Dr. Serkan Kır received his PhD degree from the University of Texas Southwestern Medical Center at Dallas in 2011. After his postdoctoral fellowship at Dana-Farber Cancer Institute/Harvard Medical School, he joined Koç University in 2017 as an Assistant Professor in the Department of Molecular Biology and Genetics. Dr. Kir’s research interests include adverse effects of tumours on host metabolism. His ongoing studies address tumour-driven hypermetabolism and the loss of adipose and skeletal muscle tissues. Dr. Kir identified PTHrP, a tumour-derived hormonal factor, as an inducer of energy wasting and adipose tissue atrophy. His recent work demonstrated that the EDA2R/NIK signalling drives muscle atrophy in response to tumors. Kir laboratory continues to investigate molecular mechanisms underlying cancer-associated wasting. For more information please visit his laboratory website (https://sklab.ku.edu.tr/).

Selected Publications

EDA2R-NIK signalling promotes muscle atrophy linked to cancer cachexia. Bilgic SN, Domaniku A, Toledo B, Agca S, Weber BZC, Arabaci DH, Ozornek Z, Lause P, Thissen JP, Loumaye A, Kir S. Nature (2023) 617: 827-834.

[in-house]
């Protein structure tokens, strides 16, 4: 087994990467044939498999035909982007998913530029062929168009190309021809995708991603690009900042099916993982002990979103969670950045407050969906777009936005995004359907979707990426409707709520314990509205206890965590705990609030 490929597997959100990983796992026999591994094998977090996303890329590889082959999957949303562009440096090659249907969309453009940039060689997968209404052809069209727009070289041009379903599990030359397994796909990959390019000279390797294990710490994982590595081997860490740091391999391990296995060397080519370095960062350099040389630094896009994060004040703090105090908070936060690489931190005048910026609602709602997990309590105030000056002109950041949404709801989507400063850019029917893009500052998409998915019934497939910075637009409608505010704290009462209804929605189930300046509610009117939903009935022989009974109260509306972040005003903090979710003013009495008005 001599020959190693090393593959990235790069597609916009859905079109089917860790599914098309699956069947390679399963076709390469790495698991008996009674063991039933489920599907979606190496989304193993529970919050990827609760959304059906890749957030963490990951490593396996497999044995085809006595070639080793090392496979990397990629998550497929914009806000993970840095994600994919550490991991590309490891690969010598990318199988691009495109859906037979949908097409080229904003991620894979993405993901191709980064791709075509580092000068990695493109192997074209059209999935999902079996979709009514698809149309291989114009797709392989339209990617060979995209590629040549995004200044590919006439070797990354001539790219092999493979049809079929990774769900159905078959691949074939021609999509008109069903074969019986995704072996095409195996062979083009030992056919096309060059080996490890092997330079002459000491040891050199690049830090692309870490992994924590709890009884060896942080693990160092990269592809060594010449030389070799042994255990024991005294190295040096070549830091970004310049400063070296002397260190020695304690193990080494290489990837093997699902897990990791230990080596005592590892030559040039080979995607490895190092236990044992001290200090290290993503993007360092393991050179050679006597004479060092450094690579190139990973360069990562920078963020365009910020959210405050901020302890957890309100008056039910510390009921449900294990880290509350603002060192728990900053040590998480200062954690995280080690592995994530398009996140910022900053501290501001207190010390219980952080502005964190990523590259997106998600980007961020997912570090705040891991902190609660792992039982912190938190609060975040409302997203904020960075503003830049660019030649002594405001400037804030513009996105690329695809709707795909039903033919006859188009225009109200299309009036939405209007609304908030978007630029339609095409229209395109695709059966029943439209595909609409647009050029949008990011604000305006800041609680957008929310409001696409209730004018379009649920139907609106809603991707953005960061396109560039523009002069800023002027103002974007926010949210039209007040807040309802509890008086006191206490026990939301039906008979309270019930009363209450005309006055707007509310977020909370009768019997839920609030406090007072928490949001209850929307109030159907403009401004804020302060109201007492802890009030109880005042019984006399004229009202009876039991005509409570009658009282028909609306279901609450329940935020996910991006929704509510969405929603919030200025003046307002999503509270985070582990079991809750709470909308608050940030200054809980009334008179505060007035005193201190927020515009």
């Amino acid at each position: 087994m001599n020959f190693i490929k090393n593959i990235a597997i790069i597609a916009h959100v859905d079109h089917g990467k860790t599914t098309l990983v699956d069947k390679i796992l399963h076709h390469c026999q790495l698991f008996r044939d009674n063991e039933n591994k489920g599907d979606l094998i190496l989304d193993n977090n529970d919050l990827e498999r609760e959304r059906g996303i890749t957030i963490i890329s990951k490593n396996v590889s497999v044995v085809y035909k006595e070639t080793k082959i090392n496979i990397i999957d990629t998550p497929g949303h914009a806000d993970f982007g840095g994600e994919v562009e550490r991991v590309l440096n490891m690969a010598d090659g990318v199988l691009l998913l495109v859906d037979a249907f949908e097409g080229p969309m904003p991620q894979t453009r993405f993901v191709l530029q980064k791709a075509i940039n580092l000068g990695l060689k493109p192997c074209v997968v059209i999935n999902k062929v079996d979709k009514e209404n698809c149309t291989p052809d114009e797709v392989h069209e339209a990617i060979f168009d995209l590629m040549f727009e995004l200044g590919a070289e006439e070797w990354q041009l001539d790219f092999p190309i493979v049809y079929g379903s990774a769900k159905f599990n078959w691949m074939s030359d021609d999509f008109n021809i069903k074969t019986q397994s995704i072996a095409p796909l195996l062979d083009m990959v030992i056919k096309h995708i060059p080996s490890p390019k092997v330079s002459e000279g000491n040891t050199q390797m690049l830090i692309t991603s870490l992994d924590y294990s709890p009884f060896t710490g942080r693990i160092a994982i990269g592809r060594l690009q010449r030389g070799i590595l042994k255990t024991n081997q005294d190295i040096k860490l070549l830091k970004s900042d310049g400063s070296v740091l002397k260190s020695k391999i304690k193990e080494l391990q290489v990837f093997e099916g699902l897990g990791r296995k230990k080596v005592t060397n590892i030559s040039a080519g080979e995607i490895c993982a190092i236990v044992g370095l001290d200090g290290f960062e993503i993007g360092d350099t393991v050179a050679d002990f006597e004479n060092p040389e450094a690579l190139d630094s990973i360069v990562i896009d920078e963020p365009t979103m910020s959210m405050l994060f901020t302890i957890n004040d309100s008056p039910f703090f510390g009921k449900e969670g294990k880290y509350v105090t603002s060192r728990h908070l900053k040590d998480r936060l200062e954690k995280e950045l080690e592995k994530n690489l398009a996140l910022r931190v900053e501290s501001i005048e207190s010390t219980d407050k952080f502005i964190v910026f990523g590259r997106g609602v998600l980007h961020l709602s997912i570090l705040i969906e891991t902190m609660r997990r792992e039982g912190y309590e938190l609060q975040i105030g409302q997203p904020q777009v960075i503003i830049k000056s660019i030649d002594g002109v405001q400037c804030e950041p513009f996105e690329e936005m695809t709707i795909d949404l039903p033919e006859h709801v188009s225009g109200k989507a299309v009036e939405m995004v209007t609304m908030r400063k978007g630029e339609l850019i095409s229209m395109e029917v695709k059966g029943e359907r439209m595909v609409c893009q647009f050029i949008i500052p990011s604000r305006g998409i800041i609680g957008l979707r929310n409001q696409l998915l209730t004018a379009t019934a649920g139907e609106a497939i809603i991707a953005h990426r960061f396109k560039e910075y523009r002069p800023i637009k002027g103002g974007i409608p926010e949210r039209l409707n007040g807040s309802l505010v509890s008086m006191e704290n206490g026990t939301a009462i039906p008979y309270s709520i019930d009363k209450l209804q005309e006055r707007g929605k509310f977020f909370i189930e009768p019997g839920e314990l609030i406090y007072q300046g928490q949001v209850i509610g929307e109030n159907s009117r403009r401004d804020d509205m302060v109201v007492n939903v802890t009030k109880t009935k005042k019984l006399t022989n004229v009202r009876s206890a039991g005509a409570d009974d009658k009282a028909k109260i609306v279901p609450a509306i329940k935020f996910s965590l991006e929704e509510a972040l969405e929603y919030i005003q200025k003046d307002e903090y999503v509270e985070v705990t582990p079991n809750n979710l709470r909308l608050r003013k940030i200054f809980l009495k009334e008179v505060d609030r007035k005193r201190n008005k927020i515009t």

Inhibition of epidermal growth factor receptor suppresses parathyroid hormone-related protein expression in tumours and ameliorates cancer-associated cachexia. Weber BZC, Agca S, Domaniku A, Bilgic SN, Arabaci DH, Kir S. J Cachexia Sarcopenia Muscle (2022) 13(3):1582-1594.

PTH/PTHrP receptor mediates cachexia in models of kidney failure and cancer. Kir S, Komaba H, Garcia AP, Konstantinos E, Suh H, Lanske B, Hodin RA, Spiegelman BM. Cell Metab (2016) 23: 315-323.

Tumour-derived PTH-related protein triggers adipose tissue browning and cancer cachexia. Kir S, White JP, Kleiner S, Kazak L, Cohen P, Baracos VE, Spiegelman BM. Nature (2014) 513: 100-104.

FGF19 as a postprandial, insulin-independent activator of hepatic protein and glycogen synthesis. Kir S, Beddow SA, Samuel VT, Miller P, Previs SF, Suino-Powell K, Xu HE, Shulman GI, Kliewer SA, Mangelsdorf DJ. Science (2011) 331: 1621-24.